From our archives, 100 years ago
One of the “great engineering feats performed by man” – the Snoqualmie Tunnel of the Milwaukee Road – was completed and ready for traffic.
Workers were calling it the “lucky tunnel” because not one life was lost during its two-plus years of construction. The Spokesman-Review’s story claimed “this is the first time in the history of the world that such a great project was completed without the loss of life.”
The tunnel was bored through 2 ½ miles of solid rock in the Cascades, beneath today’s Snoqualmie Pass. Its completion meant Milwaukee Road trains would no longer be delayed by snow blockades, which were common in the Cascade passes.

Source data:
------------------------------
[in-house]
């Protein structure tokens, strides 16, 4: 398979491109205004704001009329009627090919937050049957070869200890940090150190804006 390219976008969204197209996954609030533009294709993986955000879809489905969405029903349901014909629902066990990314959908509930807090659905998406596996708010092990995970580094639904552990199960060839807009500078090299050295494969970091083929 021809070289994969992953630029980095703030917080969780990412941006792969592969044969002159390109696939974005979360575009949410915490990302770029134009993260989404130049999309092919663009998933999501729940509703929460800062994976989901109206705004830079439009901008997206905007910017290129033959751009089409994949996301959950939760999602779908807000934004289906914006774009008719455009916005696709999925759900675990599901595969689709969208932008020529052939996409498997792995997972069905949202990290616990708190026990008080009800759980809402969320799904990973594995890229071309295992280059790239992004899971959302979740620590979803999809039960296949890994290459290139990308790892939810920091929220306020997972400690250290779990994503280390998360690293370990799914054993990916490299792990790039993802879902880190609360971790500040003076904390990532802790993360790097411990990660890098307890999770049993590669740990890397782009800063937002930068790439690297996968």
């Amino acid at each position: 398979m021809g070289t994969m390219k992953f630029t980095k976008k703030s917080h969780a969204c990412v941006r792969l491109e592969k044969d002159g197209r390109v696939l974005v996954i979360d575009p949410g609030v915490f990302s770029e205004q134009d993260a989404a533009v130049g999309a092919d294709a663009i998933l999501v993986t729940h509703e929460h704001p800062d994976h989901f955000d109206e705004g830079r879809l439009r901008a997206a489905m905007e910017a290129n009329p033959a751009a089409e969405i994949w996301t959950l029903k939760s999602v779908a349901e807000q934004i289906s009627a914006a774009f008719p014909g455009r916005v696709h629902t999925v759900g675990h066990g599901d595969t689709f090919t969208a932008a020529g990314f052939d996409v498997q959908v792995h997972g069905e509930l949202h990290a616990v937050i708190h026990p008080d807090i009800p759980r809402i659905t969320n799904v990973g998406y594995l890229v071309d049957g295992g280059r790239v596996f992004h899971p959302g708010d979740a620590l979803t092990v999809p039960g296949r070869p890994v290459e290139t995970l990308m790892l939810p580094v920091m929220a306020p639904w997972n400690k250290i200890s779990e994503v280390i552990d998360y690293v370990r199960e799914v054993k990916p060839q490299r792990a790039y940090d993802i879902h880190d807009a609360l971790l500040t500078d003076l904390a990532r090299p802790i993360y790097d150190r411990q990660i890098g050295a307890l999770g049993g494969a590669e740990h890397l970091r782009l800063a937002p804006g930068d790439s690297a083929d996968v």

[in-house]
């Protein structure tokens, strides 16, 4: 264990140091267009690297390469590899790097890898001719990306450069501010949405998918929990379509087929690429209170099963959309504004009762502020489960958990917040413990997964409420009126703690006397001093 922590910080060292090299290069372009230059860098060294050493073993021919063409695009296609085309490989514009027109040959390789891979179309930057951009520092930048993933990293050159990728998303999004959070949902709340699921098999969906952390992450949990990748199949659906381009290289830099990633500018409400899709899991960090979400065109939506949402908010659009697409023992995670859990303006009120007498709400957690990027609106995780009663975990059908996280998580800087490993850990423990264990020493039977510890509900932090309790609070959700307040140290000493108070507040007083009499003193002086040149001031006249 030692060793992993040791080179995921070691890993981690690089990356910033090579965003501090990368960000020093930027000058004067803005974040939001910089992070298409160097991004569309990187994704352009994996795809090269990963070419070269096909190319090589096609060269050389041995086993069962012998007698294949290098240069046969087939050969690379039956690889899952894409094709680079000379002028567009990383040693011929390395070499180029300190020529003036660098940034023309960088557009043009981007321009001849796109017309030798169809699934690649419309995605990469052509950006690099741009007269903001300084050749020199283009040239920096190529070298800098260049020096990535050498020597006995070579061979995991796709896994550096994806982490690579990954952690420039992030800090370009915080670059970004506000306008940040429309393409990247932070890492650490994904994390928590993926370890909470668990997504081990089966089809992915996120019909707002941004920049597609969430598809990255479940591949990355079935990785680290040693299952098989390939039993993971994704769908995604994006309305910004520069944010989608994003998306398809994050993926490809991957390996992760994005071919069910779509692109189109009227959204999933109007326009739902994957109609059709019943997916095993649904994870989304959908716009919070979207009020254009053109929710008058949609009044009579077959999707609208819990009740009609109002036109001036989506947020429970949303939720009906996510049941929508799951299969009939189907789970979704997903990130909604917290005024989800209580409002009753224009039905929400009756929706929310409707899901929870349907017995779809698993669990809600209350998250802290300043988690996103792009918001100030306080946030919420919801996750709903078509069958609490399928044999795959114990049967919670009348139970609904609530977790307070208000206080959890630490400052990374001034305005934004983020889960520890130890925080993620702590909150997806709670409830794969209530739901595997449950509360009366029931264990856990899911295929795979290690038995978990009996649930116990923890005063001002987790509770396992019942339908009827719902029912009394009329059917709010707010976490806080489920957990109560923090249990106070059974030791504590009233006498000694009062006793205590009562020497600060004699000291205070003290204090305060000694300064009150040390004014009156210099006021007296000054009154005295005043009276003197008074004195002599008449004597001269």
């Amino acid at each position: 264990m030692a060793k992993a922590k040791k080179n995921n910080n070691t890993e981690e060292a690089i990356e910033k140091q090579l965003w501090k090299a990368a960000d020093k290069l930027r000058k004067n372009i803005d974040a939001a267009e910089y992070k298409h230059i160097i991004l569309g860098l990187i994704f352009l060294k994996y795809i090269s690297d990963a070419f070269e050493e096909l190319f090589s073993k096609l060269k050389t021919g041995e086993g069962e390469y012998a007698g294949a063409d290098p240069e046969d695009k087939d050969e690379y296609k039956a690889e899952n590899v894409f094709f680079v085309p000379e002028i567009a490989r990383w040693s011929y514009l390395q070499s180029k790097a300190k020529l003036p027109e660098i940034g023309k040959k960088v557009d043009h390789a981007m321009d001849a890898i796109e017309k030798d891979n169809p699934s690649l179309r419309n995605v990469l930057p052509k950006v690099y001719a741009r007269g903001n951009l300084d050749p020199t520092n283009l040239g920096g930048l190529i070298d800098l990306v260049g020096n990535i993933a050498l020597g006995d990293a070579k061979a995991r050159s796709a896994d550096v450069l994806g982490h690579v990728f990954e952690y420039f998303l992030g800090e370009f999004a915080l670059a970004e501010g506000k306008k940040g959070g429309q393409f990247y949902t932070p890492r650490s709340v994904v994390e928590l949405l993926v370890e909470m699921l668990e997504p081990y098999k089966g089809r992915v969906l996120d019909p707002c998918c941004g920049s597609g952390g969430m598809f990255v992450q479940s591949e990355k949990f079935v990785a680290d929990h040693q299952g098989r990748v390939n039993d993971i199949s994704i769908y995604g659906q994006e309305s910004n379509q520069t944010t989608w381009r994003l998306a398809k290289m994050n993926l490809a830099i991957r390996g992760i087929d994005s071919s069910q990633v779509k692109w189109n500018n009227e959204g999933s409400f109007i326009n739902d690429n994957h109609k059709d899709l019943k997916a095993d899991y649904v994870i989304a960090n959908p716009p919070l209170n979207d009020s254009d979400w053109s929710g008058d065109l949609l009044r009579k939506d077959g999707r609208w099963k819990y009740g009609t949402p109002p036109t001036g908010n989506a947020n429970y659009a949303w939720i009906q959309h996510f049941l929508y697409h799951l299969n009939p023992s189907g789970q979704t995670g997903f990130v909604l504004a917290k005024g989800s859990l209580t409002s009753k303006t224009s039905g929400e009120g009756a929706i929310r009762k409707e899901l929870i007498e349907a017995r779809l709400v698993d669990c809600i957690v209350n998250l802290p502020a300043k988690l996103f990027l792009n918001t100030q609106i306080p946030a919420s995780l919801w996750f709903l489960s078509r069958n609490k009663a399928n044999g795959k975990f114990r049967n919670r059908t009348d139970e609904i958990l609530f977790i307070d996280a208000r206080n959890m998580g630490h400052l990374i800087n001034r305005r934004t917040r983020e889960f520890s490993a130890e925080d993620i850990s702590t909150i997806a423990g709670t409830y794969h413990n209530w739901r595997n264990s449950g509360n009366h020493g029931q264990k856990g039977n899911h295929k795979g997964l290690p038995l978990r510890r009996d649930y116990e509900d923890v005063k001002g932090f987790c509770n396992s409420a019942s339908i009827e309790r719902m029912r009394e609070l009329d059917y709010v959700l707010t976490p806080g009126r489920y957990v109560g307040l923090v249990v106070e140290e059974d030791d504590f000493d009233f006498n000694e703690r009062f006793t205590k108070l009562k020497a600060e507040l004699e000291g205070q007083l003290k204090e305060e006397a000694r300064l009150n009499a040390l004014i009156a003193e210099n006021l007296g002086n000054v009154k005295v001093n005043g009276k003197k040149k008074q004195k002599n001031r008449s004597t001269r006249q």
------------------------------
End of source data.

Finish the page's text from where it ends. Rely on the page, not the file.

“It will also greatly lower the cost of operation on the western end of the Milwaukee system,” by reducing the number of extra engines required to pull trains over the pass.
From the snake beat: Workers discovered four large rattlesnakes, three dead, in a box labeled Edgewood Butter in a refrigerated rail car.
The live snake was cold and lethargic. Nobody knew how they ended up there, but authorities guessed it was part of the same snake exhibition that was abandoned in the old Club Cafe a few weeks earlier.
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